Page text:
Rhian Brewster officially joined one of football’s most eclectic lists when he was crowned the 17th Under-17 World Cup top goalscorer on Saturday.
The Liverpool striker scored eight goals to become the first English player to scoop the award.
But how many of his predecessors went on the play for their senior international side?
Moussa Traore (Ivory Coast)
Traore moved to France off the back of his U17 goalscoring feats in 1987, joining Rennes.
He was part of the Ivory Coast squad that won the 1992 African Cup of Nations in Senegal.
The striker played in both the 1996 Cup of Nations, where he scored, and the 1998 Cup of Nations in Burkina Faso, before retiring.
Fode Camara (Guinea)
ability to access Wikipedia rich knowledge of Guinean football tells us Camara spent the best years of his career in Belgium.
He also played for and managed Indonesian side Bontang FC. Did someone say jet setter?
Camara failed to find the back of the net in any of his appearances for Guinea, all of which came in the 1998 African Cup of Nations.
In 2000 Tom Hanks starred in Shipwrecked, a film starring Wilson the volleyball.
Seven years earlier a different Wilson, Wilson Oruma, was taking the world by storm after scoing six goals at the Under-17 World Cup.
He played 19 times for Nigeria’s senior side, chipping in with a gentleman’s three goals, while he also won Ligue 1 at Lens while playing alongside Vladimir Smicer.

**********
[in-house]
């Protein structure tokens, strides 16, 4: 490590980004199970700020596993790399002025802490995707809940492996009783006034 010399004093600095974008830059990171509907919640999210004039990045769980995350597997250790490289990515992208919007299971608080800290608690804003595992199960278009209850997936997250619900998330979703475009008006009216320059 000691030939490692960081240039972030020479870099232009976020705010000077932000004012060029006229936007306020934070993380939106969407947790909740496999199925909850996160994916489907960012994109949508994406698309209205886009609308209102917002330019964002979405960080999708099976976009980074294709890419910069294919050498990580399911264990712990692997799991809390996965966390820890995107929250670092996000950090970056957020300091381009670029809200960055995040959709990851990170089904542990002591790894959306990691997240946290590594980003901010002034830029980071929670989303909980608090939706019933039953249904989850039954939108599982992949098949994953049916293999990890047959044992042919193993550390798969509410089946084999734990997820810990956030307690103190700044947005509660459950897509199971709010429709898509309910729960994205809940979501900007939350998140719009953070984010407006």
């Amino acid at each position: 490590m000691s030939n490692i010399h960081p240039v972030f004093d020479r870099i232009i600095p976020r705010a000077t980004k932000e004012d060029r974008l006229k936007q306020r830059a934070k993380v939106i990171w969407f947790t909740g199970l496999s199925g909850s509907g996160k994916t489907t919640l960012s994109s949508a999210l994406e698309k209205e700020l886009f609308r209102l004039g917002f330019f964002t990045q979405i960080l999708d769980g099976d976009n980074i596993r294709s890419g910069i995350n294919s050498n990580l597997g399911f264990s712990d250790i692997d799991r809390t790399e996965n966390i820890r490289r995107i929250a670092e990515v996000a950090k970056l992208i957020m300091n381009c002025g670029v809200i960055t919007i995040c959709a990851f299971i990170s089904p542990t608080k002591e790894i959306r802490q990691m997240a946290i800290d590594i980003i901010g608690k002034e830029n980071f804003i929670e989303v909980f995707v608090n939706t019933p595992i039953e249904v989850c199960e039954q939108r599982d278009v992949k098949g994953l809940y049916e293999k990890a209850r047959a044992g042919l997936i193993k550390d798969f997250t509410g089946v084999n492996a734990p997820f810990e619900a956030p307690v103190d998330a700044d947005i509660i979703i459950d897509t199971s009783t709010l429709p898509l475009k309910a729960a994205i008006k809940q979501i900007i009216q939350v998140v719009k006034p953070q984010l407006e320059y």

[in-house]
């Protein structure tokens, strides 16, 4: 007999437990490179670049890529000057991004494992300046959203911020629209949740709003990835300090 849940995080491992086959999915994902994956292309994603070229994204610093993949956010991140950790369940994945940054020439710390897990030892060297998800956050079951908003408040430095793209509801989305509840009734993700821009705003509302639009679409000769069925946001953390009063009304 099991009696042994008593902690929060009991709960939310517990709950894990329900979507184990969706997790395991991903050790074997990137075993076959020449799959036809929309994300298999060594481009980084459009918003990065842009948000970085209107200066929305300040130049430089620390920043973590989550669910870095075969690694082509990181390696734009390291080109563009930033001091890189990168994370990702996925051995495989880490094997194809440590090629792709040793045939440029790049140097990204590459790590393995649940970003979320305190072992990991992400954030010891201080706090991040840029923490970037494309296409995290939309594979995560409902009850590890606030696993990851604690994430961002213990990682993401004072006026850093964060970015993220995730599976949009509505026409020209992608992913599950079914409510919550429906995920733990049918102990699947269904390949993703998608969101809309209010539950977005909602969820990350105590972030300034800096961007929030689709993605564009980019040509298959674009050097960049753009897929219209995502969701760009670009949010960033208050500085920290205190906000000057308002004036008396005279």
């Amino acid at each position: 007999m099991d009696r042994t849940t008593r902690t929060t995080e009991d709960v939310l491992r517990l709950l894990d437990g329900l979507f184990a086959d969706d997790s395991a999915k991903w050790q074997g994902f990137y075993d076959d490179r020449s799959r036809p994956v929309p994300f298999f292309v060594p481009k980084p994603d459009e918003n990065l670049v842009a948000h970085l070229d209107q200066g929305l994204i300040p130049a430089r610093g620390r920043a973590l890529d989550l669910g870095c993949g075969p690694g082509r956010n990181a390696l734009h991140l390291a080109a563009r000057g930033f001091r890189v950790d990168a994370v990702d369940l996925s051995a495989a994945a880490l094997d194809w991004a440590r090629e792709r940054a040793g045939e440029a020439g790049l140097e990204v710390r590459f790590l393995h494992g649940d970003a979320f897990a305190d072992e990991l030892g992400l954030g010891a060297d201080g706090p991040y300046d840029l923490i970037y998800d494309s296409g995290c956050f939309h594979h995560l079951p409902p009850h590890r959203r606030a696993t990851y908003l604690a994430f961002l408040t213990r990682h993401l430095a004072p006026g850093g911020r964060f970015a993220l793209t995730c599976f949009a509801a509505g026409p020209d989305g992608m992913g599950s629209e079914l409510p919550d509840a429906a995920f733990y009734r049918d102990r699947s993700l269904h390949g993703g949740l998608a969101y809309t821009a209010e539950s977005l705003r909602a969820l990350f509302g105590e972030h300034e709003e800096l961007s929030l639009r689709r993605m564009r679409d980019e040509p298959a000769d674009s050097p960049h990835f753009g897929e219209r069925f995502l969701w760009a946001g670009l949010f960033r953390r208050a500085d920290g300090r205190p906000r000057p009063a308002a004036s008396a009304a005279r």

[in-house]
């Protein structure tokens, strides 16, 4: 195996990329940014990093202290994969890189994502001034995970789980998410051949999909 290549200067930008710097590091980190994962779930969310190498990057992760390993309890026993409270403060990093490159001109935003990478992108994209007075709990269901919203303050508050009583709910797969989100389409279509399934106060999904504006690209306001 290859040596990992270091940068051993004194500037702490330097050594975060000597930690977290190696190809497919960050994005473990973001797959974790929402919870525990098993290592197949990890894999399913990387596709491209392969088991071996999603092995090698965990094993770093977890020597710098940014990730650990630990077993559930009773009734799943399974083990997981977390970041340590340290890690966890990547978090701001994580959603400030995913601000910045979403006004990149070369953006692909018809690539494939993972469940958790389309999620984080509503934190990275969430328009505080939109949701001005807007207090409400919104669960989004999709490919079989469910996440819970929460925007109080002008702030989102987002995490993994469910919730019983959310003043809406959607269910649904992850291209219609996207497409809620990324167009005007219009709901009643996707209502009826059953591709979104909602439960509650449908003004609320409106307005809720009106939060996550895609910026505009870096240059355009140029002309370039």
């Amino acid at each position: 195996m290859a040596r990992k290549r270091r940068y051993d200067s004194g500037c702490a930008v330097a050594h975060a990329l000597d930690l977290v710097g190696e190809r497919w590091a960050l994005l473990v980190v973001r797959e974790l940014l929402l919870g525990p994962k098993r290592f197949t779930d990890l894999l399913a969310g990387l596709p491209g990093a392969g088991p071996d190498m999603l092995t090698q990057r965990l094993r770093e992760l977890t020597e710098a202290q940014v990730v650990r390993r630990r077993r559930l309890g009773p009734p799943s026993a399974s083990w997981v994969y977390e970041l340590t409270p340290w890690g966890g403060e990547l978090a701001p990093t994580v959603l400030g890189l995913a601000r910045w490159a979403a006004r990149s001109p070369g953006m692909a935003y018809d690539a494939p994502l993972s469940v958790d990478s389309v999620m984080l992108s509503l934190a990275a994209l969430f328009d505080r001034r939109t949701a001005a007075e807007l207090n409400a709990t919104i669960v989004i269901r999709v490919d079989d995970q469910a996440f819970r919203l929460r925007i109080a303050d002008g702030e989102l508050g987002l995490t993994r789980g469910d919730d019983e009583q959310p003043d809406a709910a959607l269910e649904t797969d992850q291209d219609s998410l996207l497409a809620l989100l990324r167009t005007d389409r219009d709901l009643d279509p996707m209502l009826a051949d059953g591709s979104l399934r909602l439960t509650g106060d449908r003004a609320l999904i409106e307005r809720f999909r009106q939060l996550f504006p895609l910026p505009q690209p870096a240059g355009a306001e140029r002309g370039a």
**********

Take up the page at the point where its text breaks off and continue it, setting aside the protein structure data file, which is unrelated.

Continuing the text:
You learn something new every day.
Danny Allsopp (Australia)
Allsopp made the journey from Australia to England when he signed for Man City in 1998, before swiftly being loaned out to Notts County, Wrexham and Bristol Rovers.
He played three times for Australia but was described as ‘absolutely hopeless’ by coach Pim Verbeek after a tepid display against Indonesia.
Twenty-three goals in 35 games for Croydon City Arrows says something else.
Ishmael Addo (Ghana)
The ‘baby-faced assassin’ played for the majestically named Harts of Oaks and Eleven Wonders, where he’s still turning out, while also spending a short time in Israel with Maccabi Tel Aviv.
The 35-year-old played in the Champions League with Tel Aviv but never really settled and played for Ergotelis and Enosis Neon Paralimini.
We’ve checked and they are real teams.
Addo scored once in nine senior appearances for Ghana, having made his debut as a 17-year-old.
Florent Sinama Pongolle (France)
Sinama Pongolle saw off Carlos Tevez and Niko Kranjcar to scoop the top goalscorer crown in 2001 as part of France’s winning squad.
Despite never settling at club level and turning out for a host of clubs including Liverpool, Blackburn, Atletico Madrid and Sporting CP, Sinama Pongolle was capped by France.
A solitary game against Tunisia means he’s a one-cap wonder or, we should say, a merveille a un cap.
Cesc Fabregas (Spain)
The 2003 Under-17 World Cup was a festival of football, mostly because of the presence of Freddy Adu.
Fabregas was named top goalscorer and best player despite Spain losing to Brazil in the final.
Safe to say he’s not done badly since, winning 110 caps to date.
NEED TO KILL SOME MORE TIME?:
Carlos Vela (Mexico)
Vela was the ultimate Carling Cup kid when he played for Arsenal, lobbing West Brom’s reserve keeper every year to spark mass hysteria.
He can now be found at Real Sociedad, although he’ll be joining Los Angeles FC in 2018.
His return of 62 international caps show the talent he possesses, although only 18 goals also highlights his tendency to drift through games.
Victor Osimhen (Nigeria)
Who’s scored the most goals in Under-17 World Cup history?
None other than Victor Osimhen, who scored ten goals for Nigeria in 2015.
Two senior caps later he’s now at Wolfsburg, although he’s very much been a peripheral figure this season.